Girl With a Pearl Earring | EW.com

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Girl with a Pearl EarringThe Mona Lisa's famous smile -- a woman thinking about herself smiling -- may be the first appearance in art of modern ambivalence. The works of Johannes...Girl with a Pearl EarringDrama, HistoricalPT99MPG-13The Mona Lisa's famous smile -- a woman thinking about herself smiling -- may be the first appearance in art of modern ambivalence. The works of Johannes...2003-12-03Alakina MannCillian MurphyTom WilkinsonAlakina Mann, Cillian Murphy, Tom WilkinsonLions Gate Films
Scarlett Johansson, Girl with a Pearl Earring
B+

Girl with a Pearl Earring

Genre: Drama, Historical; Starring: Colin Firth, Scarlett Johansson, Alakina Mann, Cillian Murphy, Tom Wilkinson; Director: Peter Webber; Author: Olivia Hetreed; Release Date Limited: 12/12/2003; Release Date Wide: 01/09/2004; Runtime (in minutes): 99; MPAA Rating: PG-13; Distributor: Lions Gate Films

The Mona Lisa’s famous smile – a woman thinking about herself smiling – may be the first appearance in art of modern ambivalence. The works of Johannes Vermeer, the Dutch genius of light, have a similar out-of-time quality. They seem to leap forward, from the middle of the 1600s, to a photographic embrace of the world as a voluptuous nexus of color and shadow.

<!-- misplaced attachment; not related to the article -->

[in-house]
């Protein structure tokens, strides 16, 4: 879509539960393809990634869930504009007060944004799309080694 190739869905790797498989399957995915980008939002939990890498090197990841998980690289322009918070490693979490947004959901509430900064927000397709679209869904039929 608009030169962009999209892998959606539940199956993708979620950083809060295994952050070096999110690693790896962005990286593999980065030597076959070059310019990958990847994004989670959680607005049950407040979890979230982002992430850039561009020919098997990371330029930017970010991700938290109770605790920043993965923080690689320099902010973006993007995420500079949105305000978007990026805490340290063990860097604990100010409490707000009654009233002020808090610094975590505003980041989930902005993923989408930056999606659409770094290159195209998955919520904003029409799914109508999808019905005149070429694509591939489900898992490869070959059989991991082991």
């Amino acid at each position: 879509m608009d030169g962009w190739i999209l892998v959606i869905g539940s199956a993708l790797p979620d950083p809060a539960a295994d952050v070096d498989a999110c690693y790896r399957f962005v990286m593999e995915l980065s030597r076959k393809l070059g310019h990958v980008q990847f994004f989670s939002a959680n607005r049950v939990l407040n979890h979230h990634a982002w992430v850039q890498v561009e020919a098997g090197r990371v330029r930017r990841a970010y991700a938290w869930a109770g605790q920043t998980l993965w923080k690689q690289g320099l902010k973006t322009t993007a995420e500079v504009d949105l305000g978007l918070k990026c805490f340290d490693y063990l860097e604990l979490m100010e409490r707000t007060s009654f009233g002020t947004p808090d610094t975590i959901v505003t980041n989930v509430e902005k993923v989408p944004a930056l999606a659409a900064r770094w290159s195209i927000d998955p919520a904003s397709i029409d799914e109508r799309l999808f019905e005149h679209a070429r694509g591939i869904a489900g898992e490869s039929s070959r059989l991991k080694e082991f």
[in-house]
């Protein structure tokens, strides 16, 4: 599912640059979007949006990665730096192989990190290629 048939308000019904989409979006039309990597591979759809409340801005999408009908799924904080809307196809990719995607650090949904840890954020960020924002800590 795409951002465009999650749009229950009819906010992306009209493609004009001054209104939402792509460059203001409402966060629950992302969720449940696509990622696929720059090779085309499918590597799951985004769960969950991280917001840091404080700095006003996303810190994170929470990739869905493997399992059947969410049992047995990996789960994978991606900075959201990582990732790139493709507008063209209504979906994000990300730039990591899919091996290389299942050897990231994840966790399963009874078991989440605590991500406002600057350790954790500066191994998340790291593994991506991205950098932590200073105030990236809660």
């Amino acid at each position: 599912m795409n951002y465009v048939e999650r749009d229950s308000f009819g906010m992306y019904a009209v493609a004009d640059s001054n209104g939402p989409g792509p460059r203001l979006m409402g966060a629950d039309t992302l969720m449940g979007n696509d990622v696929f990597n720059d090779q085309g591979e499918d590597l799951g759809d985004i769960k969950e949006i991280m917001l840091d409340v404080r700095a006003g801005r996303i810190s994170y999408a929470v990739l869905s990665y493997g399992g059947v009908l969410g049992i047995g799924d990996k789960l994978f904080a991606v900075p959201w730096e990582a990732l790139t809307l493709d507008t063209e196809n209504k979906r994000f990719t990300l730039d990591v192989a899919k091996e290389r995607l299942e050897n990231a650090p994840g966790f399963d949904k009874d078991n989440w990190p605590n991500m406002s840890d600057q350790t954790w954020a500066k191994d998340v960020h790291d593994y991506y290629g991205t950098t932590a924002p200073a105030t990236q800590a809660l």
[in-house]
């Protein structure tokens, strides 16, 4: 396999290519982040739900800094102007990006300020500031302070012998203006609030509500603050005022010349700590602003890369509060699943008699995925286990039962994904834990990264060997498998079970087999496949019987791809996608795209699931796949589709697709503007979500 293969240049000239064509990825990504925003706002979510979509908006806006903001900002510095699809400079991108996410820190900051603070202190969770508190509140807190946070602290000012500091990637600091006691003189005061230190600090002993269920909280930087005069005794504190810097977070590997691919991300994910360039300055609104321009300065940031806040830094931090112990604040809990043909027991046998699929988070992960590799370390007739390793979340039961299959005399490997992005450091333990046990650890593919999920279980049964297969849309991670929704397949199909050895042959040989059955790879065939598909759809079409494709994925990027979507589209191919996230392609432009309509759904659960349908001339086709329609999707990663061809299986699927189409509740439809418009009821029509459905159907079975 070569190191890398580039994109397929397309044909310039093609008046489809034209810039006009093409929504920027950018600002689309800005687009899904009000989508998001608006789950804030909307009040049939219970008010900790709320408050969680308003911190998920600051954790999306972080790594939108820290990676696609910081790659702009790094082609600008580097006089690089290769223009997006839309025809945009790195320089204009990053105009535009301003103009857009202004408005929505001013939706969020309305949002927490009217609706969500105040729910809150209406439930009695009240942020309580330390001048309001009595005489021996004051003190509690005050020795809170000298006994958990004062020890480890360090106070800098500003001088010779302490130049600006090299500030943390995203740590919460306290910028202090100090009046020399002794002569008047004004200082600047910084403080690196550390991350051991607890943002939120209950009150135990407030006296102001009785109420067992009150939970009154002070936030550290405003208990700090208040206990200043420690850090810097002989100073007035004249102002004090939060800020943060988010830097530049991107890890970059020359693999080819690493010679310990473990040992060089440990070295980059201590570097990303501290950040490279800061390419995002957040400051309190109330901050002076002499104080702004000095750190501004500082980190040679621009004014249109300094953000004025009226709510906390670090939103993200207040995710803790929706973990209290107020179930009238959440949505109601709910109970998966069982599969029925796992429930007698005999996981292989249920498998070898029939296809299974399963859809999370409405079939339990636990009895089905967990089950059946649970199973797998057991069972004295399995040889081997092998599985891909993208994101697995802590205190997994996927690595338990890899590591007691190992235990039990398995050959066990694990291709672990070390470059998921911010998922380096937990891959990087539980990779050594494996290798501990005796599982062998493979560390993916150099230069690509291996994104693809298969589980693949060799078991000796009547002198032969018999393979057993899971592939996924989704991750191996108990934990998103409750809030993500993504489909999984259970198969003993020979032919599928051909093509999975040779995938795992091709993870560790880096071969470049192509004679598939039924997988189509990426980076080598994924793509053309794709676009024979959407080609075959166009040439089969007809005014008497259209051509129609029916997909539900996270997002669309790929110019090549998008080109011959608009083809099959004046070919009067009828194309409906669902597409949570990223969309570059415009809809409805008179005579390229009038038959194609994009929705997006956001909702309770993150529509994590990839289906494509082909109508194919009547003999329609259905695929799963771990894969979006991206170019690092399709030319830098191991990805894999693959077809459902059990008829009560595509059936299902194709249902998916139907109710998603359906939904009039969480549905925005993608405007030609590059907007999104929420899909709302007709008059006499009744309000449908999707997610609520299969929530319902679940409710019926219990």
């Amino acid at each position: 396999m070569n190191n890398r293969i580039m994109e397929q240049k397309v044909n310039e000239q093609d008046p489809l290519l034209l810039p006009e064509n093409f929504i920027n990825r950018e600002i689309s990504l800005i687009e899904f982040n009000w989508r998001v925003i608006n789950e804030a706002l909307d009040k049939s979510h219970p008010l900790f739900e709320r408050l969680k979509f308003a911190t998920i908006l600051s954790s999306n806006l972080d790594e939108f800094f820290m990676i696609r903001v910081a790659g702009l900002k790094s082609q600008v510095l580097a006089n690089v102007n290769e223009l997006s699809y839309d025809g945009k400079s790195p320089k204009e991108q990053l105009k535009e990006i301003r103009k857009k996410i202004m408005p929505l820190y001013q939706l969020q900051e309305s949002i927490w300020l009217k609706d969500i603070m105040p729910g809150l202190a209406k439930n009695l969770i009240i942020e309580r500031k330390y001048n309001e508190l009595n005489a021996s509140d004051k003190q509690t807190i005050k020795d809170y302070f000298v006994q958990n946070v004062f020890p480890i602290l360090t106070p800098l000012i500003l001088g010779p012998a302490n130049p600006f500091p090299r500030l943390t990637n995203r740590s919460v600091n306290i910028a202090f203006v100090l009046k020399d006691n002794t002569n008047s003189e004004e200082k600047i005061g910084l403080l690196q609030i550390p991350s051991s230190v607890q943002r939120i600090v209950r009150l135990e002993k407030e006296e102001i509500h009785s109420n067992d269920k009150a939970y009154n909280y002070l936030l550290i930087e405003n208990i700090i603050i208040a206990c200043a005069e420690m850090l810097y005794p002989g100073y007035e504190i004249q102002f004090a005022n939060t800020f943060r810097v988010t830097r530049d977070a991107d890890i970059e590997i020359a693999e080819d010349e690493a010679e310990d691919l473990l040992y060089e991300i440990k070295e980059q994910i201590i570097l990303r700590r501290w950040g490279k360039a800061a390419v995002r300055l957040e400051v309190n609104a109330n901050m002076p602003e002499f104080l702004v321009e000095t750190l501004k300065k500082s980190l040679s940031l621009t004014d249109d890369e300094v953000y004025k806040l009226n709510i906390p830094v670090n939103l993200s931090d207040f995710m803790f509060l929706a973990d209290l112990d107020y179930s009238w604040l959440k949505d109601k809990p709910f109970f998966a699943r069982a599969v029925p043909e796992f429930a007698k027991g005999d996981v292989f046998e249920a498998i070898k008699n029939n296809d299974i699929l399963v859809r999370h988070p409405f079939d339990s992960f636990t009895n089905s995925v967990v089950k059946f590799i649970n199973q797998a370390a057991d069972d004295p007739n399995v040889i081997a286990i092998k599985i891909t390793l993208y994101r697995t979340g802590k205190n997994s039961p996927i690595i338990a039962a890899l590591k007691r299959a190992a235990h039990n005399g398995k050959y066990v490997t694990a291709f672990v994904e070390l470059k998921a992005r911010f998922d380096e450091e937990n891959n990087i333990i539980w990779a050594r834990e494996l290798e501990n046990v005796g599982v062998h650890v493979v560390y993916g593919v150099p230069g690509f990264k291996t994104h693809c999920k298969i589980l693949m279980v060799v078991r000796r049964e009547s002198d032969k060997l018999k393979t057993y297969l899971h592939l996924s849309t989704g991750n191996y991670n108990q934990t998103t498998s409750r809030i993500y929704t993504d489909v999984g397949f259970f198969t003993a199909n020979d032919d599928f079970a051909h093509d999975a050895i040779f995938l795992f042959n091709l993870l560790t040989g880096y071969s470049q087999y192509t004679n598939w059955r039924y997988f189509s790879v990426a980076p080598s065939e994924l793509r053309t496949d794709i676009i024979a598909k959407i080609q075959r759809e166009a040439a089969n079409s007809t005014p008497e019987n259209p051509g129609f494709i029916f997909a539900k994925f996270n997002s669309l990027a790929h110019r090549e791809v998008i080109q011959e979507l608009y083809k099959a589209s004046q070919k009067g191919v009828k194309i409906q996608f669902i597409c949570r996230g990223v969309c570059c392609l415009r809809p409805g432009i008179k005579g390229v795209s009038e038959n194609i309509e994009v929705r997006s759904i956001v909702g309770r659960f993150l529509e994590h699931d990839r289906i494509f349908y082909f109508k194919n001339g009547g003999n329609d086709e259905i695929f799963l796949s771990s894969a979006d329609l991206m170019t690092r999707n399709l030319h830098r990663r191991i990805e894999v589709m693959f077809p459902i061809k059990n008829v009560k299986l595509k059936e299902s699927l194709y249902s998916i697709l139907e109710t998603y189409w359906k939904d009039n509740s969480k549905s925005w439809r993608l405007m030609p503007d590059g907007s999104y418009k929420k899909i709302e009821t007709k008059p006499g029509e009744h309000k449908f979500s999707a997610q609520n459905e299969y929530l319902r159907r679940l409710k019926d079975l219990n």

In Girl With a Pearl Earring, Colin Firth, in long, flowing musketeer locks that bring out an erotic dynamism he hasn’t shown before, plays Vermeer quietly, with the intensity of the possessed, as if he were looking through people instead of at them. The movie, adapted from Tracy Chevalier’s 1999 novel and directed by Peter Webber, is the story of how Vermeer created a single painting, the rapturous ”Girl With a Pearl Earring,” and it brings off something that few dramas about artists do. It gets you to see the world through new – which is to say, old – eyes.

Scarlett Johansson is Griet, the 17-year-old maid who comes to live in the noisy, bourgeois, economically fractious Vermeer household, only to become the artist’s secret muse. Johansson, with a white cap covering her hair, appears to be nothing but milky skin, overripe lips, and shy, all-seeing orbs: an image of uninterrupted sensuality. The actress gives a nearly silent performance, yet the interplay on her face of fear, ignorance, curiosity, and sex is intensely dramatic. Griet’s connection to Vermeer hardly needs to be consummated. Everyone can see it, notably his wife (Essie Davis), who, for all her pettiness, might be the maid’s aging mirror image. The movie’s soap opera of jealousy and forbidden obsession is standard middlebrow fare, yet when Griet finally poses for that painting, the entire scenario is embedded in her one look, reaching out to us, as if from across the centuries.

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